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Crowds mill around the parade ring at Windsor Racecourse as a horse is led by.

Beginners Guide to Racing

Great Day Out

You can’t beat a day at the races, as with any sport if you understand the basics, what’s going on, what to look for you’ll get more out of your day. Learn how to place a bet, what to look for on a racehorse and take a peek at our jargon buster to impress your friends or colleague on all things Horseracing, tips not included!
Some of the beautiful gardens at Windsor Racecourse.


How to place a bet….

Putting on a bet at the races is all part of the experience and we challenge anyone to not scream with frustration or delight as their horse approaches the winning line!

You can put as little as £2 on a horse and to help you chose a horse our raceday programme will give you tips for picking your fancy and details on how to read the form. However, you may have as much luck picking the horse because you like its name or you like the colour of the jockey’s silks.

There are 2 ways to bet – either with the tote or with the ‘bookies’ that can be found in front of the viewing grandstands.

Totepool betting is available in any enclosure. With a minimum stake of £2 you can simply choose a horse to win, place or each-way. For those more advanced why not try a Placepot. Choose a selection in race 1-6 to be placed, an accumulator style bet. Each selection needs to be placed to win!

Rails Bookmakers also known as the “bookies” are in front of our grandstand, silver ring enclosure and by the parade ring. Try to look out for the Follow the Flag logo which is our on-course customer standard charter offering you the best terms in betting.

Take a look at our handy video guides below

A Day at the Races

If you are new to racing, or just new to Royal Windsor Racecourse follow these steps below to make sure you know what's going on around the course.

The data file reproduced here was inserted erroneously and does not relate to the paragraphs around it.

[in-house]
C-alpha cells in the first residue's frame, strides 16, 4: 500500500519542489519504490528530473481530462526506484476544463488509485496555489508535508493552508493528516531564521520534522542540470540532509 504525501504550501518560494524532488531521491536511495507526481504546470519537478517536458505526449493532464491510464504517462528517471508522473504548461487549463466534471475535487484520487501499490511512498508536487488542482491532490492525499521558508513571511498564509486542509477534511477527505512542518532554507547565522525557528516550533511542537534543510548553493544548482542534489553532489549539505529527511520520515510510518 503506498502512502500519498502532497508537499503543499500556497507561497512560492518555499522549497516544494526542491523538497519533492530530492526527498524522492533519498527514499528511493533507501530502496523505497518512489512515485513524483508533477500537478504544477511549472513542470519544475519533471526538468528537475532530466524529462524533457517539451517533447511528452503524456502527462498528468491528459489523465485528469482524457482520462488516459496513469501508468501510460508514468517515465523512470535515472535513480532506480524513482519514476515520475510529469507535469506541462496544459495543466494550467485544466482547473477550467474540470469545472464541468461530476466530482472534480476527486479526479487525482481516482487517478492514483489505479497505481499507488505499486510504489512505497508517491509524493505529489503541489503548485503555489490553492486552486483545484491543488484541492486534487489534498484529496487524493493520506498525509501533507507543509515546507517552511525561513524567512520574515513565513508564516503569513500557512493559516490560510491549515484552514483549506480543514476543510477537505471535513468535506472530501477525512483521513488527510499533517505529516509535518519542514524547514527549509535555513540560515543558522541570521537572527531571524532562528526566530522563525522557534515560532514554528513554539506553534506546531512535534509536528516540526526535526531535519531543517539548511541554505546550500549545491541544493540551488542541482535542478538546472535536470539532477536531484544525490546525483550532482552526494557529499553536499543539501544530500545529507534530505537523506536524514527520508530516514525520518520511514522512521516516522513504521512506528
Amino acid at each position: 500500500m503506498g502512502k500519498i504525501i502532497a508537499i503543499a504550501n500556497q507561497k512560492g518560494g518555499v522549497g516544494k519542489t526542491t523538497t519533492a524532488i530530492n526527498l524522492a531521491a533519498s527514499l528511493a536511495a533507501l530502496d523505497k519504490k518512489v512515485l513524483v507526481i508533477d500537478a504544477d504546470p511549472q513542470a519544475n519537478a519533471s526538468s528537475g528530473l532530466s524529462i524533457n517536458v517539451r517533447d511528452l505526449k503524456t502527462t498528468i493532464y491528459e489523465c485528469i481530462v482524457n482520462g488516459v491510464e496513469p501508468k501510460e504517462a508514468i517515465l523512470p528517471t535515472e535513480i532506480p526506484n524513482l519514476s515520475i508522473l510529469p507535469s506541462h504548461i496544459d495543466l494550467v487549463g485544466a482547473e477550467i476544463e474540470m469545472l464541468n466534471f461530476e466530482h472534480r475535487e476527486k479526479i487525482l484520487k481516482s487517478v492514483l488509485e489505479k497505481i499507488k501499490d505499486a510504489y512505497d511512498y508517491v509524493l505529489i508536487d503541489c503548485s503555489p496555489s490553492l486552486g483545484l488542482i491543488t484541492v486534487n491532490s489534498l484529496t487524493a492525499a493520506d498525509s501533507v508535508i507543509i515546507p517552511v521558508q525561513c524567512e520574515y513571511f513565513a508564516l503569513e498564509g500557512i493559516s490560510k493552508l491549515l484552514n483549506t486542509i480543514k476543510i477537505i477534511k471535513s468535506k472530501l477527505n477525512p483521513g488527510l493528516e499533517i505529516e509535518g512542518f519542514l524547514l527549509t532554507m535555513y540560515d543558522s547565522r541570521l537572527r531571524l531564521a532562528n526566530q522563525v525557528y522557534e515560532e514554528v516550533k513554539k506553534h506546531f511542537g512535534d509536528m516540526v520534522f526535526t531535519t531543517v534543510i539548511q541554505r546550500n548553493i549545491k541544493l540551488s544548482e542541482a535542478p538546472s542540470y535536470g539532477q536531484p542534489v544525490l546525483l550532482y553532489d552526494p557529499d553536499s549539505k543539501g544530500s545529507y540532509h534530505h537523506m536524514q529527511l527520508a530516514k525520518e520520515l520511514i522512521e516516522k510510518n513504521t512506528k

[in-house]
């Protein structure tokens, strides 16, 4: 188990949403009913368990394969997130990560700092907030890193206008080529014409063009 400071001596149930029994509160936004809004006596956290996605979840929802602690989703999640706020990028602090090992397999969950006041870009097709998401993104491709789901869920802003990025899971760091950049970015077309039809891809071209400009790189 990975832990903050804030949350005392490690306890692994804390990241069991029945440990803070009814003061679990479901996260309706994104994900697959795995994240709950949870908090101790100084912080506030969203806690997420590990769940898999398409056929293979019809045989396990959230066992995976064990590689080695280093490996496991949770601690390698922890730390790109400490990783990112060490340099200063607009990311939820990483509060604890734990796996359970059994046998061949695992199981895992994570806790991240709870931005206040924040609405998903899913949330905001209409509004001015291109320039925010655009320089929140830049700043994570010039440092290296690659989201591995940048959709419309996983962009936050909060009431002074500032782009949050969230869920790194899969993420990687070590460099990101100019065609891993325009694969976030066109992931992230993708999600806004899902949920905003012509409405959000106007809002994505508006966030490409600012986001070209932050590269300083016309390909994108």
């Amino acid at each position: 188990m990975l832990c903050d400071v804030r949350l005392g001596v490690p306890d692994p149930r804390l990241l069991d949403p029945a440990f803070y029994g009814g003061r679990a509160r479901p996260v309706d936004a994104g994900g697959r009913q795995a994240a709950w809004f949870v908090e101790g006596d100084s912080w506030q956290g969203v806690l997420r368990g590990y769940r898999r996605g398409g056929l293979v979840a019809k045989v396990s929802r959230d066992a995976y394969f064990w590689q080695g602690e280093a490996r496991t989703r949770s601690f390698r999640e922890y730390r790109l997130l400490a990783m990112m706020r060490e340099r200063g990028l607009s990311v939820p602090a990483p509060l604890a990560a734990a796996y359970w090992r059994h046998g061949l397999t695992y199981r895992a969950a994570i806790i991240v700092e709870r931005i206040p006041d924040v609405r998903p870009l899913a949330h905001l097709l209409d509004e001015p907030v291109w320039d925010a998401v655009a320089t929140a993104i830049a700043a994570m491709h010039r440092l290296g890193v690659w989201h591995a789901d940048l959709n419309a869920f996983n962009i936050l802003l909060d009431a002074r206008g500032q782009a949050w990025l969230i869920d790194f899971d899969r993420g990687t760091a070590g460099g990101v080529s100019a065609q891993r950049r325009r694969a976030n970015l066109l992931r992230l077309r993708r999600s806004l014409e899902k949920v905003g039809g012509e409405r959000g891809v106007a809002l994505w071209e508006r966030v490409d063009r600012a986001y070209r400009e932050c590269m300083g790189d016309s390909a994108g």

1. The Weighing Room - 30 minutes before the race

Whilst you are looking at your race card, deciding who to bet on, the jockeys' will be 'weighing out'. Their total weight, including the saddle, must meet a set limit for a particular horse in a particular race. After the race, the jockeys' must also 'weigh in' to ensure that the weight remains the same.

2. The Pre-parade Ring - 20 minutes before the race

As part of their pre-race preparation, the horses will be brought from the stables to the pre-parade ring and led around by their grooms. This is to help them stay warm and focused and gives racegoers a chance to see the horses before they are saddled and to assess their fitness attitude.

3. The Parade Ring - 15 minutes before the race

Also, known as the Paddock, this is a must for all racegoers to see the horses close-up before the race and to hopefully pick out the winner! Here you will also see all the 'connections' of each horse; the owners, trainers and stable staff.

4. Place your bets - 10 minutes before the race

There are a variety of places to bet at the course, the tote windows around the course or the bookmakers in the betting ring in the Grandstand Enclosure or on the Grandstand Lawn next to the Lawn Bar.

5. The Racecourse - during the race

The actual race can be viewed from different positions around the course although in order to be level with the winning post you will need to be in the Club Enclosure. It is a good idea to watch from different points around the course to get varying perspectives of the race. Full details of each race can be found in a race card, which you can purchase when you enter the course for only £3.00.

6. The Winners Enclosure - after the race